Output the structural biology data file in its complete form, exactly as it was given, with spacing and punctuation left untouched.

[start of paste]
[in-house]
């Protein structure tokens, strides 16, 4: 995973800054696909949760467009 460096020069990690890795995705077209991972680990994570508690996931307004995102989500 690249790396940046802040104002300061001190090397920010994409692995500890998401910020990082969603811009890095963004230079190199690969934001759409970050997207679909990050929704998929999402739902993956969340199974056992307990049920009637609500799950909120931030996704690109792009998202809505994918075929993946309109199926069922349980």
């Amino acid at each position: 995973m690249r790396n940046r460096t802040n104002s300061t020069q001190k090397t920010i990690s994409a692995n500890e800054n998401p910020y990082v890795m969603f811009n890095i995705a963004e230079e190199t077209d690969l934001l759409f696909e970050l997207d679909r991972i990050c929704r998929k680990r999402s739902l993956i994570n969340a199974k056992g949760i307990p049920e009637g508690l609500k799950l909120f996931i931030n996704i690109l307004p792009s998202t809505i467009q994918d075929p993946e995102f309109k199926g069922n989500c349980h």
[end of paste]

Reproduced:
[in-house]
């Protein structure tokens, strides 16, 4: 995973800054696909949760467009 460096020069990690890795995705077209991972680990994570508690996931307004995102989500 690249790396940046802040104002300061001190090397920010994409692995500890998401910020990082969603811009890095963004230079190199690969934001759409970050997207679909990050929704998929999402739902993956969340199974056992307990049920009637609500799950909120931030996704690109792009998202809505994918075929993946309109199926069922349980």
């Amino acid at each position: 995973m690249r790396n940046r460096t802040n104002s300061t020069q001190k090397t920010i990690s994409a692995n500890e800054n998401p910020y990082v890795m969603f811009n890095i995705a963004e230079e190199t077209d690969l934001l759409f696909e970050l997207d679909r991972i990050c929704r998929k680990r999402s739902l993956i994570n969340a199974k056992g949760i307990p049920e009637g508690l609500k799950l909120f996931i931030n996704i690109l307004p792009s998202t809505i467009q994918d075929p993946e995102f309109k199926g069922n989500c349980h």